One day we met a humble fellow dedicated to saving forests. A big man with a quiet voice.

For many years, like us, he hadn’t made a connection between diet and the environment. Then the penny dropped. He quickly forgave himself for past dietary transgressions and quietly got to work updating his pantry. He worked so quietly his family barely noticed. Sometime later he shared his story with us, and we began a similar journey.

We were unsure about making big changes to our diet. What should we eat? Would it be healthy?

Along the way we encountered a lot of information, but to our relief it eventually boiled down to a simple conclusion: changing what we ate could bring big health gains and spare the environment.

It also became clear why we hadn’t looked at this sooner. We were eating what our parents raised us on and selecting food from what we found around us. It was ok but not great. 

We discovered that quite a few products professing to be healthy actually weren’t. The hyper competitivity of the food industry makes it difficult for food makers to remove unhealthy ingredients that titilate tastebuds and offer retailers the long shelf lives they demand. When shareholders are breathing down your neck your food needs to sell. This inevitably leads to a taste arms race involving unhealthy ingredients.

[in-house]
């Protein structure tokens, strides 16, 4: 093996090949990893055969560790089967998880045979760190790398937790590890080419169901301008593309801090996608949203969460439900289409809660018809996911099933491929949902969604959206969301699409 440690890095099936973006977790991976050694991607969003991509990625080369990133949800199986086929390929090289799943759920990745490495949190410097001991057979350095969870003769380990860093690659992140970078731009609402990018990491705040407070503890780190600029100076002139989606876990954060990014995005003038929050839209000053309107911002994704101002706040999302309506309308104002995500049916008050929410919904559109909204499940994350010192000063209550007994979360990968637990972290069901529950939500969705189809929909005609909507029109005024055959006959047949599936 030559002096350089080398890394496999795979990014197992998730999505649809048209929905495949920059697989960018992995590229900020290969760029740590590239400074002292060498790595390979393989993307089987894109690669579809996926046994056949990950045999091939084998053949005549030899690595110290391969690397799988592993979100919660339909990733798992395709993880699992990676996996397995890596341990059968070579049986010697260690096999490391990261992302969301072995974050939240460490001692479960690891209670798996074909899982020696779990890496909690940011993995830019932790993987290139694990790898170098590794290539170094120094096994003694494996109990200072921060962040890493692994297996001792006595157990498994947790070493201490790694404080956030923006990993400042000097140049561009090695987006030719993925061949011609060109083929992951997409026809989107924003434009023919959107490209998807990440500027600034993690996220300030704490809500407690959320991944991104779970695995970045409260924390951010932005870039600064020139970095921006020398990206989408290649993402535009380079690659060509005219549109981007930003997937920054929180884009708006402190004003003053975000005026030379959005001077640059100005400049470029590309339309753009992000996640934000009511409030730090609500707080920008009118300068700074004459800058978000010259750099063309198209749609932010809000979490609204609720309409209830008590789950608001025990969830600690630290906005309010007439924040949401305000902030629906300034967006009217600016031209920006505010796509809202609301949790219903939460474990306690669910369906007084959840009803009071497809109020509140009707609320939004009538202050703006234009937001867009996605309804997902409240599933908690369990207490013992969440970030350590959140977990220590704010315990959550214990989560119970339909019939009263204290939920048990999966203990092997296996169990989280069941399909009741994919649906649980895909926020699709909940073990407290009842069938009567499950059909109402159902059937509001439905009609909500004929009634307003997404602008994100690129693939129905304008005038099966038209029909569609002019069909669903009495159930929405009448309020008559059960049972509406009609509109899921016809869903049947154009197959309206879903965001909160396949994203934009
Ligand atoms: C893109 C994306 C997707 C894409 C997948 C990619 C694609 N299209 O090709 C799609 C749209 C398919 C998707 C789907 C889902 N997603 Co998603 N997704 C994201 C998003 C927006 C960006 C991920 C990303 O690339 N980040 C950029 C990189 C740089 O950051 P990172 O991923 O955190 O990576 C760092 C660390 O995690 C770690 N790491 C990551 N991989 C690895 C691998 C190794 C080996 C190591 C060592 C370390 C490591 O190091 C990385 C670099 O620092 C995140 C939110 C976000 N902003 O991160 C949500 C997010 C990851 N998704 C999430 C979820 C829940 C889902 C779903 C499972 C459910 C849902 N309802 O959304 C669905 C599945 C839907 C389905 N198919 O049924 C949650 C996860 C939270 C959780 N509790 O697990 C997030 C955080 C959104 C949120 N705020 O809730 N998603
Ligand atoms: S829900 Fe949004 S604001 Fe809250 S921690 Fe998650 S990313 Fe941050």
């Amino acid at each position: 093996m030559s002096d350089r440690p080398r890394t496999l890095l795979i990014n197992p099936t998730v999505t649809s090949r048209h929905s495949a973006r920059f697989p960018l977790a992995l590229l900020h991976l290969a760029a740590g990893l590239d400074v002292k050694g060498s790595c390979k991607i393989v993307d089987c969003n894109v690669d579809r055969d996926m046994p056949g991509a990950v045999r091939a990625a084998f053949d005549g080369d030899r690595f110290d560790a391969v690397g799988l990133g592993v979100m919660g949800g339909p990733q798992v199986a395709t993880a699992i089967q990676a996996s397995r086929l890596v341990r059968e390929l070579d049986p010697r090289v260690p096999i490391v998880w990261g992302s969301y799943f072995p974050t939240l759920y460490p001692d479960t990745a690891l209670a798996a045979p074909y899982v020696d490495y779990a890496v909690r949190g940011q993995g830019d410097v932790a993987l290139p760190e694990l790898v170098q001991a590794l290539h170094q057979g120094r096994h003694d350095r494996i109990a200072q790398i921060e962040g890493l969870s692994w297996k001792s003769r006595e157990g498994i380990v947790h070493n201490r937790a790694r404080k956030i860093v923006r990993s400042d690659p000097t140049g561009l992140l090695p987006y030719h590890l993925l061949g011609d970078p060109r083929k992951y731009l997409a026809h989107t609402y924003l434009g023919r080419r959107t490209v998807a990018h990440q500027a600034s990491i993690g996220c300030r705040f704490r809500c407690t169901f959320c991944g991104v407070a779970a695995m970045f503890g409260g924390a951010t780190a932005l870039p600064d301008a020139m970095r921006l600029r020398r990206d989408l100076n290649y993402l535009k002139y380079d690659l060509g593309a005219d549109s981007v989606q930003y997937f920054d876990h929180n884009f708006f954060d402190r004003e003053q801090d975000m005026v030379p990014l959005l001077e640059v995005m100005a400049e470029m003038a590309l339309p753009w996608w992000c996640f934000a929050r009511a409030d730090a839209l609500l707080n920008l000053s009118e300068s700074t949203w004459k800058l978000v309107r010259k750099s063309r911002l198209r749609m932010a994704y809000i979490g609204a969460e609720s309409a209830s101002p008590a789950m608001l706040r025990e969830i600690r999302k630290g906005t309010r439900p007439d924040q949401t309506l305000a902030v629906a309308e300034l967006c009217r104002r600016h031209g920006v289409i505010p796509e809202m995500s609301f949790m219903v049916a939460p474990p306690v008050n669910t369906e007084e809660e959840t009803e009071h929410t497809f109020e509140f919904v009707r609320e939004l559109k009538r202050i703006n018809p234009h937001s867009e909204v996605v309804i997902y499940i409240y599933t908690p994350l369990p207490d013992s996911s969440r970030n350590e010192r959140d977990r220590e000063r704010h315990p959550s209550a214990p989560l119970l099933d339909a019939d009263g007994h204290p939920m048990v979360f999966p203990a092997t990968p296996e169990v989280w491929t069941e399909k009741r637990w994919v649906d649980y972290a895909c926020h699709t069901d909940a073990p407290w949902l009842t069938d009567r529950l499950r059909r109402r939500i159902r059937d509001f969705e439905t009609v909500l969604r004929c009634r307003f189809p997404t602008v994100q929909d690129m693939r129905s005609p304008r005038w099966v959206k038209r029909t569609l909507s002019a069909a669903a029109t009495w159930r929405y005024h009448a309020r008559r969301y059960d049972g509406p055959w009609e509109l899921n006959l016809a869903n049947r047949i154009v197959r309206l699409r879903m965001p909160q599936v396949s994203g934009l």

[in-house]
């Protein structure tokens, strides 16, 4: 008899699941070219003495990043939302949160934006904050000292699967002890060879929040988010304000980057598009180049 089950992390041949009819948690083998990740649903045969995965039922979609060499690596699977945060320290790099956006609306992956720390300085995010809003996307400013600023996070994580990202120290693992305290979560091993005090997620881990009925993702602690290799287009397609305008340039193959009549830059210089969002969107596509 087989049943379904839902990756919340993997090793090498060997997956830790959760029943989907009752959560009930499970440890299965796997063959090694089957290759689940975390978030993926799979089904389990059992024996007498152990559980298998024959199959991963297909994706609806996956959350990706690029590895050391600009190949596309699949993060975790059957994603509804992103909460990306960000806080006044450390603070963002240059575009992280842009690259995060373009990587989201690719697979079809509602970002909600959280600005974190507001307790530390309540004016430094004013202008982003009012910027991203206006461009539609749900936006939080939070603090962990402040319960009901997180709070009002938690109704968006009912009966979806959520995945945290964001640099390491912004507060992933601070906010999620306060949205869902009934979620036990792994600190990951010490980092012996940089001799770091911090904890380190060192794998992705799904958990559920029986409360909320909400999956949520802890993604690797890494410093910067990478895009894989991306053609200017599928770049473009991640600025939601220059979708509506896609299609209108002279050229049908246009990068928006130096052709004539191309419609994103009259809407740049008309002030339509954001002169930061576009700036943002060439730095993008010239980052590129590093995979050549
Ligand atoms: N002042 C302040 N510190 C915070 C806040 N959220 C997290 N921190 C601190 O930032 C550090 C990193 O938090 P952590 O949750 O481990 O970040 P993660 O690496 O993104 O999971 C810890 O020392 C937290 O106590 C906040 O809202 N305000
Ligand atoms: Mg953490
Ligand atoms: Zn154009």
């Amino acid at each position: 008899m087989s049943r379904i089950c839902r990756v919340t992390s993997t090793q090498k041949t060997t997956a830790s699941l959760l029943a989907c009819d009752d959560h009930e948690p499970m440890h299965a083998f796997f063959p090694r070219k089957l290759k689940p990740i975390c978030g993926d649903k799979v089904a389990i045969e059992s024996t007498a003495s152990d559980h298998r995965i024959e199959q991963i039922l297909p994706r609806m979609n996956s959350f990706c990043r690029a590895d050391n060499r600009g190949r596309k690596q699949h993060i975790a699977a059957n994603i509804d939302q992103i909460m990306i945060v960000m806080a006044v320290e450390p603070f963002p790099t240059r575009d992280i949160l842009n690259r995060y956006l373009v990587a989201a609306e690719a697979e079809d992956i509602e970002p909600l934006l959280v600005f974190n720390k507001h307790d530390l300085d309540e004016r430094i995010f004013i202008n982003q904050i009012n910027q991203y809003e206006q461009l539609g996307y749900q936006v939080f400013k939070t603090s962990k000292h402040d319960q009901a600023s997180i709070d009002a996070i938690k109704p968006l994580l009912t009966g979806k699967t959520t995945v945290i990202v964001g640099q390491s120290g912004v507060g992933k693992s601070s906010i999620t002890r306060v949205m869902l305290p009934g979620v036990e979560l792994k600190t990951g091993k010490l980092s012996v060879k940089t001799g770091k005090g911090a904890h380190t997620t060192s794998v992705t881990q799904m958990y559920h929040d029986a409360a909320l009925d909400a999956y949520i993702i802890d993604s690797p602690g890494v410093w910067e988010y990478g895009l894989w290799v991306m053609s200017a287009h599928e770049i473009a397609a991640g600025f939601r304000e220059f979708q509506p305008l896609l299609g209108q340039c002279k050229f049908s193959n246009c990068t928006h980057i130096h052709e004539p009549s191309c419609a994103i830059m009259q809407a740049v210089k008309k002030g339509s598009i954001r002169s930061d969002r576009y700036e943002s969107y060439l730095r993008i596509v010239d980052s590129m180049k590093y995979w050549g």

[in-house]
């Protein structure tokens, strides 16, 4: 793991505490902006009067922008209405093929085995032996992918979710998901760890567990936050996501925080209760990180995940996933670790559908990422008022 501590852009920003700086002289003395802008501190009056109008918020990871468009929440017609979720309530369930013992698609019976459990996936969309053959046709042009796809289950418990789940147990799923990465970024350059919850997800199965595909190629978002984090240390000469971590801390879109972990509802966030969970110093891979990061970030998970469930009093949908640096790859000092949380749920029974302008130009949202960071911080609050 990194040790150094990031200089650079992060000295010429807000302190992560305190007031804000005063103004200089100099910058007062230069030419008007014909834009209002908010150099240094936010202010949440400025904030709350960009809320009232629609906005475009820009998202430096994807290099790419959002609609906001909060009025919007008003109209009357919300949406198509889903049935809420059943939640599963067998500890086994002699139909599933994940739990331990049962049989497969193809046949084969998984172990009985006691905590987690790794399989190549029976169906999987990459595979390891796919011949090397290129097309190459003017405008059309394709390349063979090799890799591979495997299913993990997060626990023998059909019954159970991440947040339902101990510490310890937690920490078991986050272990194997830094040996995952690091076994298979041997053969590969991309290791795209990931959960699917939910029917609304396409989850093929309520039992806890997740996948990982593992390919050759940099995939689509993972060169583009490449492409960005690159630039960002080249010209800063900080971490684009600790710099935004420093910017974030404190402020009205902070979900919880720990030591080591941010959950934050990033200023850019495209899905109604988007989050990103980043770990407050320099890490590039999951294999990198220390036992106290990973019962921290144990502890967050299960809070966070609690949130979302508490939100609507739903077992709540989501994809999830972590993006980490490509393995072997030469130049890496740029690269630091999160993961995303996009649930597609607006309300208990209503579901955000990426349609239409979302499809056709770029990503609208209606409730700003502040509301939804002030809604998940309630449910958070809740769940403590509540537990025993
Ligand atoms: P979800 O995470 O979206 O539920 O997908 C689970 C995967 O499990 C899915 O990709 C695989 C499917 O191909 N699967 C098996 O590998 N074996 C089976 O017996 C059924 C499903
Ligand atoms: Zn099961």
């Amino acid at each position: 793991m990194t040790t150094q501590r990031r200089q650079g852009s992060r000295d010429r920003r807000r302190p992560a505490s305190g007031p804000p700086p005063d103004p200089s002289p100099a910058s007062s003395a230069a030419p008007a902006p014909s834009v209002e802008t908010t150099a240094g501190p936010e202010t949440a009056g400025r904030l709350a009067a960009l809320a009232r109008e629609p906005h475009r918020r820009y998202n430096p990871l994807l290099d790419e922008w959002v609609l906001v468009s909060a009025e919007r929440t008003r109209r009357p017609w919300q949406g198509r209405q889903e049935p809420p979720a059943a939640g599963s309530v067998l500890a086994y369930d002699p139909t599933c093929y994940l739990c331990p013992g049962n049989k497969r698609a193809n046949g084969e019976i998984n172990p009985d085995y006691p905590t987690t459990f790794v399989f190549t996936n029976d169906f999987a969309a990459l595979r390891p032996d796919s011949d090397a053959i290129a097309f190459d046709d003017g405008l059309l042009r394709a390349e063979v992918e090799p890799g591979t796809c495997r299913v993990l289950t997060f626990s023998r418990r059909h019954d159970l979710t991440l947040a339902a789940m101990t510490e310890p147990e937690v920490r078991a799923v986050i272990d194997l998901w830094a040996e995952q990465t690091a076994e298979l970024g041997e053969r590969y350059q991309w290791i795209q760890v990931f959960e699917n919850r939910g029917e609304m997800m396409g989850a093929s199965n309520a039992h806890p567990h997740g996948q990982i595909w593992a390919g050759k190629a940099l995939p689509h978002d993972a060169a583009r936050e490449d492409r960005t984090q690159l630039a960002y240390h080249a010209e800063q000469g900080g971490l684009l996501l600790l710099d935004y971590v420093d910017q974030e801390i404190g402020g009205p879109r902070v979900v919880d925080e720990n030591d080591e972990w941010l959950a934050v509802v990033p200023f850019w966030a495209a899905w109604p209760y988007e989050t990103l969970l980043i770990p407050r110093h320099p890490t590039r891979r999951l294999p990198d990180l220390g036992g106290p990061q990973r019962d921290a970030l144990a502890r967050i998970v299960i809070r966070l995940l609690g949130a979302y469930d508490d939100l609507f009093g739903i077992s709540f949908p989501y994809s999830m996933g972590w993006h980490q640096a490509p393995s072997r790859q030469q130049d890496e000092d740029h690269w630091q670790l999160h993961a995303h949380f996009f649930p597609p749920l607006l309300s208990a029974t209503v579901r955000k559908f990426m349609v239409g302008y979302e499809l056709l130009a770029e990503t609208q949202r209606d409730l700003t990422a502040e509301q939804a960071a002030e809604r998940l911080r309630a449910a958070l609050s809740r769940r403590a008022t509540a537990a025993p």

Unsatisfied by what was on offer, we started making our own cereal from what we could find in organic shops, developing a slightly nerdy interest in the health effects of food along the way.

When our children started eating our cereal we thought we might be on to something.

But we didn’t want to enter the food arms race. We didn’t want to be forced to pretend that date syrup isn’t sugar or overlook the saturated fat in coconut oil. We wanted to have a chance to explain the detail and uncertainty in nutrition. Nor did we want our product sitting on shelves for months.

And that is how One Earth was born. A tiny little fish in a big blue ocean.